Evil Genius of F2P
Saw this last week:
Unfortunately, Tobold actually already linked to this Demotivational poster before I could finish this post, thereby costing me street cred.
It is a fairly common statistic (if unofficial) that less than 10% of F2P gamers actually ever spend money in the cash shop. Most of the resulting commentary has focused on how this ~10% subsidizes the other 90%. This is not actually the case. The evil genius of F2P games is how the non-paying gamers subsidize the paying ones by simply being there. If you are playing LotRO “for free,” what you are actually doing is giving paying customers a reason to actually pay money.
Think about it. If 90% of F2P gamers don’t pay, then the game would presumably have only a tenth as many players if it were not F2P. Hell, the entire point of LotRO going F2P was how they would have shut down the servers otherwise. It did not matter that there were already paying customers; the problem was there was not enough paying customers. When the F2P switch is flipped, you suddenly get a huge influx of “freeloaders” who have a very compelling reason to buy items that make them stand out from each other. Meanwhile the already paying customers are happy because now they have the ability to keep paying for a game they enjoy, and a whole bunch of new people to do it with.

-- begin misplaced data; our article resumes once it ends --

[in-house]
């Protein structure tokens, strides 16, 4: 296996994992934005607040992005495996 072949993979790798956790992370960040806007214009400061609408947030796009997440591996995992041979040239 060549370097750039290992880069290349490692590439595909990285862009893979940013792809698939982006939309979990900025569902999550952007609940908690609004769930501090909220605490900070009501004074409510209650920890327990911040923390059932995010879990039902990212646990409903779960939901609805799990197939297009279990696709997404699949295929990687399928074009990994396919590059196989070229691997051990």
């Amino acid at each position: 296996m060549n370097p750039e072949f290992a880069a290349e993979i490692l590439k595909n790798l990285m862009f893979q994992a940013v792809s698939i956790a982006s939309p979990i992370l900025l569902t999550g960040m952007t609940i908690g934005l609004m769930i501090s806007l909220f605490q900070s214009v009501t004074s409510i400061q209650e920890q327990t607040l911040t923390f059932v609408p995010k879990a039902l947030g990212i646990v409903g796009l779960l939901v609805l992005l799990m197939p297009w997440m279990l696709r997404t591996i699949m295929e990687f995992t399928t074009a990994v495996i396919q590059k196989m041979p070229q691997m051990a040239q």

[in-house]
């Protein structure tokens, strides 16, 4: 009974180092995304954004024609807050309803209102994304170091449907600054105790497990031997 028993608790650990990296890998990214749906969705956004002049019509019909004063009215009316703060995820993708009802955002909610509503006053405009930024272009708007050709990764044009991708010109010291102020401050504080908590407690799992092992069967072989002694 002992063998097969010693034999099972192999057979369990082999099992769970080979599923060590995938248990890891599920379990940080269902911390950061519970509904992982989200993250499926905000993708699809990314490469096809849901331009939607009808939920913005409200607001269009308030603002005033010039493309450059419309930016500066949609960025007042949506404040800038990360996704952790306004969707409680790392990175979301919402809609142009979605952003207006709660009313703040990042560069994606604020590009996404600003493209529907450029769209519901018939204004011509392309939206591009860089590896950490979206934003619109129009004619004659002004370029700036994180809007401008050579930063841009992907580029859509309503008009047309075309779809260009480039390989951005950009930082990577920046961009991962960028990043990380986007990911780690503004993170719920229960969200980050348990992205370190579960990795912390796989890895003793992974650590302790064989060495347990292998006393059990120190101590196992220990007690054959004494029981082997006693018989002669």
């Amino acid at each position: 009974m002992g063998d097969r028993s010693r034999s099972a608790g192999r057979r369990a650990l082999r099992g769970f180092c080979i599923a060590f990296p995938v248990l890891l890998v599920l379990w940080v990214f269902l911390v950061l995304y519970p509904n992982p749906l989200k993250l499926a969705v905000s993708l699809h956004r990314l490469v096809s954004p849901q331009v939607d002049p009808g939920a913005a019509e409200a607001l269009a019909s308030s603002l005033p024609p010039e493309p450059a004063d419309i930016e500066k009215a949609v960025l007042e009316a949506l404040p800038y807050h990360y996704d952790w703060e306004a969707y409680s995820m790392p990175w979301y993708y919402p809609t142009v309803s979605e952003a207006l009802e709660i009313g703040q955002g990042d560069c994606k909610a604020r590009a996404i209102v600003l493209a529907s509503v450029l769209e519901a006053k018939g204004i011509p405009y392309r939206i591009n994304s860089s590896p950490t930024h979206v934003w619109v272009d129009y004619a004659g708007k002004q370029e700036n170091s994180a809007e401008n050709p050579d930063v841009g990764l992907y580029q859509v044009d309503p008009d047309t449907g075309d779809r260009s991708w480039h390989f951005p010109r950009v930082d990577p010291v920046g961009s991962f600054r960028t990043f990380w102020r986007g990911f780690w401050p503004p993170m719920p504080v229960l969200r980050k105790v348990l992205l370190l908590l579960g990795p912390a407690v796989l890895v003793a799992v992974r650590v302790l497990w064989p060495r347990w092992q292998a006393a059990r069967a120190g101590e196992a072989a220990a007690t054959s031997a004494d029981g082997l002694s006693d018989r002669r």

Facebook and Google aren’t doing you a favor by providing “free” social media services. As the Demotivational mentions, you are a product – in this case private demographic information, music tastes, favorite shows, etc, all freely updated by you on your own time – to be sold. You may “get” some bit of value out of these services (else you presumably would not use them) but Facebook/Google/F2P MMO developers are obviously getting a lot more from the bargain. F2P and social media is honestly the biggest marketing coup since fashion apparal designers realized that people would actually give them money for the privledge of wearing advertisements, e.g. shirts with the company logo on them.